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Redesign: Mobile data collection app for field teams

A geo-spatial data collection iPad application used by internal field teams while out on client farms.


Fall 2019-Spring 2020


Lead UX designer focusing on the workflow design, user research, and visual design


Indigo Ag, Inc.


I evaluated, re-designed, and tested an iPad app with users and released a version that showed improved performance.

Team members at Indigo used an iPad application out on farms to record data about specific points in a field, but after many reports of frustration impeding their work, wasting time, and in some cases, using additional apps where this one fell short, I was tasked with improving the experience of the app.

  • I conducted research to uncover the issues causing frustration and developed a roadmap of features and changes to address the problems.

  • I created designs and tested them with users in simulated use scenarios before handing the designs off to engineering teams to build.

  • As a product team, we developed an app release schedule that would have minimal risk to users and allow us to test and iterate on the app.

This app was initially designed by a contracted company, but I took over as an in-house designer working with a product manager and a team of 6 engineers.


What exactly is the problem?

I needed to first discover what the underlying issues were before I could determine what needed to be fixed. Being new to the product, I used various research methods to learn about the different aspects of the app which allowed me to go deeper than just hearing about the obvious problems.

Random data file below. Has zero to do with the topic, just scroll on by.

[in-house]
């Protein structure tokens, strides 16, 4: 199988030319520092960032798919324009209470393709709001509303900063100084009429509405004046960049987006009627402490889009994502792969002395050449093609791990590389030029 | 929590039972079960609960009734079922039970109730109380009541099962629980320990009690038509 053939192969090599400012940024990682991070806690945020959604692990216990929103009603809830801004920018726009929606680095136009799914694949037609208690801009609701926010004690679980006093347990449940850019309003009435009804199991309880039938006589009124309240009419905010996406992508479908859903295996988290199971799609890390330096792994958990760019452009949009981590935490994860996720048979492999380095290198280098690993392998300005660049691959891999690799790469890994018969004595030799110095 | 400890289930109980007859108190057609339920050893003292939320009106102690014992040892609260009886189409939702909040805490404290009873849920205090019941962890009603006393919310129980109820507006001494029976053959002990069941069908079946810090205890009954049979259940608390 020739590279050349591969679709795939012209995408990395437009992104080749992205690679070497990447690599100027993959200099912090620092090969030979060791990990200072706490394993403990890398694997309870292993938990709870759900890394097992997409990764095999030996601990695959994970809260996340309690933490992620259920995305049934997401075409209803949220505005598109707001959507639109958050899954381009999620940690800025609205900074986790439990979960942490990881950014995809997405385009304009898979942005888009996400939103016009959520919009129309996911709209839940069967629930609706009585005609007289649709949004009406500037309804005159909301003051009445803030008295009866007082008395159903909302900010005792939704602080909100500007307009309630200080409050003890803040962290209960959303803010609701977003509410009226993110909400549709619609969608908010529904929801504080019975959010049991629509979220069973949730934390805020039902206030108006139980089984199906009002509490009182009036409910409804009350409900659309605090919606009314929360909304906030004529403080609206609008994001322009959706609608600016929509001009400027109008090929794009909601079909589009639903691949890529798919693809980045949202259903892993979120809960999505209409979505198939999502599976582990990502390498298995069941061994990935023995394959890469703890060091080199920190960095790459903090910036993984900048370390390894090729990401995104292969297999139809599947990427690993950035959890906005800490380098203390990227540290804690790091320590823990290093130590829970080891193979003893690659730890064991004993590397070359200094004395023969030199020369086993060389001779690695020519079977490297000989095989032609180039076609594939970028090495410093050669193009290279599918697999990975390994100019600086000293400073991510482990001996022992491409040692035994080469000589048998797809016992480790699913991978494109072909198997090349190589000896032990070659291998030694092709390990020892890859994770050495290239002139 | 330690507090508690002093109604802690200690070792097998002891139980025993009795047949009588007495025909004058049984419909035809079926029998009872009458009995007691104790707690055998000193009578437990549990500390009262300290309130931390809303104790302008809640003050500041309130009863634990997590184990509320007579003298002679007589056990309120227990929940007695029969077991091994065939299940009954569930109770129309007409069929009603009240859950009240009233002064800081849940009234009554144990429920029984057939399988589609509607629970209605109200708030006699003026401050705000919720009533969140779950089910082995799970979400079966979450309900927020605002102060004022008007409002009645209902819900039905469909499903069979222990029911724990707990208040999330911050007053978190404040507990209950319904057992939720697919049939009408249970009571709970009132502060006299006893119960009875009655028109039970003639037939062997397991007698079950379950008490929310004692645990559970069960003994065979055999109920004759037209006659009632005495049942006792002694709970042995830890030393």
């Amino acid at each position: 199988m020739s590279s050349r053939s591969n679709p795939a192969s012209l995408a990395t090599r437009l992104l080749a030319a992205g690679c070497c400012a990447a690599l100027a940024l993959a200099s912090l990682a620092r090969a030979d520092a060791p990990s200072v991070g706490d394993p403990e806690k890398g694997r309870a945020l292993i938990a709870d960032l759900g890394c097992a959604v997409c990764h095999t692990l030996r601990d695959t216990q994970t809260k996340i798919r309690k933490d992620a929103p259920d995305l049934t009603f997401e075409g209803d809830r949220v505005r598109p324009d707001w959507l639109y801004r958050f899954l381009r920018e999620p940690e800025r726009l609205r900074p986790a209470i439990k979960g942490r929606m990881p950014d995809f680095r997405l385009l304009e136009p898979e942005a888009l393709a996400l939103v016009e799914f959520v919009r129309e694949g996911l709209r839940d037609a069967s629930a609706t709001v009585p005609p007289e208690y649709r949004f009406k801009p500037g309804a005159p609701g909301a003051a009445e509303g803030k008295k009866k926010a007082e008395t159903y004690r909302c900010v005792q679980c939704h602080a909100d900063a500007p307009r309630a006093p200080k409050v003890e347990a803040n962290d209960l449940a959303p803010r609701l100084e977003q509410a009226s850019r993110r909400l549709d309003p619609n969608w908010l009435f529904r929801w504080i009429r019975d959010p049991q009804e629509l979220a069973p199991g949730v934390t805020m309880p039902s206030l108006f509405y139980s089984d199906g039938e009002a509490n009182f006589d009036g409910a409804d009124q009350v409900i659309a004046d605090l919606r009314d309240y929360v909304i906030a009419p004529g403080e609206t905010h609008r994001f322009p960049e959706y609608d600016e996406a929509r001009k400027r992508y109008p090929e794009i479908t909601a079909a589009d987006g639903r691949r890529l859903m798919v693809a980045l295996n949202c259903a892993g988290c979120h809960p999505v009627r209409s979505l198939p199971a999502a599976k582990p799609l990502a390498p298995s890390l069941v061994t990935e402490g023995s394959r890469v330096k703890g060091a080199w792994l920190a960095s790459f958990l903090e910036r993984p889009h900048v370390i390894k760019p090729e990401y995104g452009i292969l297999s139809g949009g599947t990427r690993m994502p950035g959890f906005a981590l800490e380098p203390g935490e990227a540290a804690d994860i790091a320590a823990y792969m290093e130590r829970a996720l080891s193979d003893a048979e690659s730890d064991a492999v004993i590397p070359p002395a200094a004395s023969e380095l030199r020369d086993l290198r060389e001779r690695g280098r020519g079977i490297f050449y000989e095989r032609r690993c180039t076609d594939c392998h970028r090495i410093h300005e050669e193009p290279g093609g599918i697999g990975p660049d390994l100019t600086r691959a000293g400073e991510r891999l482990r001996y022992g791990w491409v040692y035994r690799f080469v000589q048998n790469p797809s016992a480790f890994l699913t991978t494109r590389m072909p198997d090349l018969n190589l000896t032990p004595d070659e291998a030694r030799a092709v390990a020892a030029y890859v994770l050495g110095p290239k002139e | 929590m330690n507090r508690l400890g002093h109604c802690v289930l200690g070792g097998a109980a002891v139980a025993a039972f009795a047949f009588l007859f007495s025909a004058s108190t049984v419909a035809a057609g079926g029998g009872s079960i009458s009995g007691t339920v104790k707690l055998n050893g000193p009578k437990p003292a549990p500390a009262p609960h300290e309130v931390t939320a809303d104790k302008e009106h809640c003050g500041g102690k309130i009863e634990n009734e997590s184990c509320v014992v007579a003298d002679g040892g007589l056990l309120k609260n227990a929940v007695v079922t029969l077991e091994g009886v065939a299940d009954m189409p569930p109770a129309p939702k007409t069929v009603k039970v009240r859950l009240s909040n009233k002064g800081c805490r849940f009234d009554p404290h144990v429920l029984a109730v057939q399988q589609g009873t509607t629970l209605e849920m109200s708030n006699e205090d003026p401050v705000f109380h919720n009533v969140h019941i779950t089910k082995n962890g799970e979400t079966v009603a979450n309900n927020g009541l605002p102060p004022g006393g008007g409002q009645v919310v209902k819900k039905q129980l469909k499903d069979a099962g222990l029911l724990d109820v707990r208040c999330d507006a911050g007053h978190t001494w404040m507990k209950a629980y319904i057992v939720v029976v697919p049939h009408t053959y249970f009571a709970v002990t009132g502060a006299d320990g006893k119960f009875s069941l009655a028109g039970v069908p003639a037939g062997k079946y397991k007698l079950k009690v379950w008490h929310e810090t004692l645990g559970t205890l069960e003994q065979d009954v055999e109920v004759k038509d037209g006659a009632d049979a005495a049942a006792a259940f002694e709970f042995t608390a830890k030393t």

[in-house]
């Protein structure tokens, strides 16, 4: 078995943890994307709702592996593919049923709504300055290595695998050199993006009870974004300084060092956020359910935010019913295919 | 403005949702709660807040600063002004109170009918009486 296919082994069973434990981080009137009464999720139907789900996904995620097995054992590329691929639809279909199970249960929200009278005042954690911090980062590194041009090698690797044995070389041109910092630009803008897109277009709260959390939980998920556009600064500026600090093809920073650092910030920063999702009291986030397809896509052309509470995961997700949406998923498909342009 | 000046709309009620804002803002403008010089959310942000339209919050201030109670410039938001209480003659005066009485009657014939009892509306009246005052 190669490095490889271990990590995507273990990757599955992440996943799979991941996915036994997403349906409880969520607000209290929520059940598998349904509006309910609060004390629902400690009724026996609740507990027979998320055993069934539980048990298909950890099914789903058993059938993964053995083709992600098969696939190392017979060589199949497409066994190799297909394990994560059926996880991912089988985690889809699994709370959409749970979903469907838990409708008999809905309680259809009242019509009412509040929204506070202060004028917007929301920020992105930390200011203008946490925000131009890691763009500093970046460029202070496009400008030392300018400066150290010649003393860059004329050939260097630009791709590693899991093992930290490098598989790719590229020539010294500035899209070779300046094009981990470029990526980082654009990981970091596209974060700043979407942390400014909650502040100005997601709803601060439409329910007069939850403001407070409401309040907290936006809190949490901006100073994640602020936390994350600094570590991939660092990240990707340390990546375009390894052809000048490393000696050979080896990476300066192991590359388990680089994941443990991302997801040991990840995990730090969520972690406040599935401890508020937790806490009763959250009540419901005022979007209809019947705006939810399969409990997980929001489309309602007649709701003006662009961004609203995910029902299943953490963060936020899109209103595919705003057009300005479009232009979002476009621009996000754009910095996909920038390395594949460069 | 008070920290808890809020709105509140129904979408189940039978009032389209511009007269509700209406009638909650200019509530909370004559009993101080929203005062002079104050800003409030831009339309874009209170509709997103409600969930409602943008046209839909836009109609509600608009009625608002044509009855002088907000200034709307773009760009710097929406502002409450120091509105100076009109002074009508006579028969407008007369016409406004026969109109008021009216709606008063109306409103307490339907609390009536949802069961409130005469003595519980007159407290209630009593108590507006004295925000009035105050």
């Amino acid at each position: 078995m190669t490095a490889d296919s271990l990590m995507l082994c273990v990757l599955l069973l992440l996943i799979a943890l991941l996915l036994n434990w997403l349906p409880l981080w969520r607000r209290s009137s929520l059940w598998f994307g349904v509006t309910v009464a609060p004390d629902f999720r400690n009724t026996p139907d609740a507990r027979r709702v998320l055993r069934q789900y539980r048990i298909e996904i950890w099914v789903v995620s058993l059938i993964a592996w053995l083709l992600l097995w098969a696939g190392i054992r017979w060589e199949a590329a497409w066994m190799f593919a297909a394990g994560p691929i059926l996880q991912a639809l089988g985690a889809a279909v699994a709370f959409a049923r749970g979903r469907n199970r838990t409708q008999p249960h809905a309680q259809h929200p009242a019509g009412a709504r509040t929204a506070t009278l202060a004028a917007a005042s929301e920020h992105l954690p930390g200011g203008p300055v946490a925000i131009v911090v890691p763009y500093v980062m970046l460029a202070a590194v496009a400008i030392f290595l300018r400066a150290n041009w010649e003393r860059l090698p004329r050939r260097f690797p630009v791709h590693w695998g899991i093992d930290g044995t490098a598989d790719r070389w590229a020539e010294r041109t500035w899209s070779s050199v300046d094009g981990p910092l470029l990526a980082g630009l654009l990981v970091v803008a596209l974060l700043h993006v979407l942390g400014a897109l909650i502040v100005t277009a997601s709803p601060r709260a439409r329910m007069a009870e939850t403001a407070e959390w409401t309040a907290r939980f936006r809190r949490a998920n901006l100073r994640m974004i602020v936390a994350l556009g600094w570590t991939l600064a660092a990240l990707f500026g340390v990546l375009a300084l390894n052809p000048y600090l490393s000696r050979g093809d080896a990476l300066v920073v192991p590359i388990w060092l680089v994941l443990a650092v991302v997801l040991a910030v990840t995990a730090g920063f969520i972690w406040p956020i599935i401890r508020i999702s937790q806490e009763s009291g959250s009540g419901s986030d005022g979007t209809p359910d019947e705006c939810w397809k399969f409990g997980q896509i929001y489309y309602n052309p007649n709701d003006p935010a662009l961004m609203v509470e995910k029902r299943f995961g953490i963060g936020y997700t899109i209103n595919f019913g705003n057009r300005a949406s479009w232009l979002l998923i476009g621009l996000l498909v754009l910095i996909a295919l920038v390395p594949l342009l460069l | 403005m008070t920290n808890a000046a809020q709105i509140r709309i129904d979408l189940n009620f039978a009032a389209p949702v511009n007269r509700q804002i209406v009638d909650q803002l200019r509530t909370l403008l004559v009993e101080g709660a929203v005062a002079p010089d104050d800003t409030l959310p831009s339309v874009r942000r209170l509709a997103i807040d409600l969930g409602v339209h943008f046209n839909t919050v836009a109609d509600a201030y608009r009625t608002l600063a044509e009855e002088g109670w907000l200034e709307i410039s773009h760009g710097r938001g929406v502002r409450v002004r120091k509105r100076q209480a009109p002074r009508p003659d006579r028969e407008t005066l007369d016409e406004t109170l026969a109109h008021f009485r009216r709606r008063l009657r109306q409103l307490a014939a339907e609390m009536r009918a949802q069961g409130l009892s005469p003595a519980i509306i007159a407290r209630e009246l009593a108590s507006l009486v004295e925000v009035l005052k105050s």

Research outcomes

The issues discovered in my research fell into one of three categories: missing functionality, usability issues, and new feature requests.

Table of all the research findings organized by topic with severity indicated by number of times a finding was mentioned.

I worked with a PM to prioritize the design work based on how many users reported a topic as a problem, and started with solving the missing functionality and usability issues.

I consolidated the issues into these main topics:

  • Inefficient workflows took too many steps to enter information or navigate a task taking up a lot of user's daily task time.

  • Lack of variety in page layouts led to users getting disoriented with which page they were on.

  • iPad app that wasn't leveraging native IOS patterns, causing long loading times and making it inefficient for development teams.

  • Missing features such as: a GPS function to mark important locations and a delete button.


Inefficient workflows, wasted time

Fixing the the navigation structure was my top priority since it is the core structure of the application.

Upon further investigation, I could see how user’s time was being wasted with a linear navigation structure. Completing the average task required 3 steps, if the wrong list item was selected, it required the same amount of steps to go back and select the correct one. Users also lost context when navigating away from the list, so I updated the design to maintain the view of the list while navigating.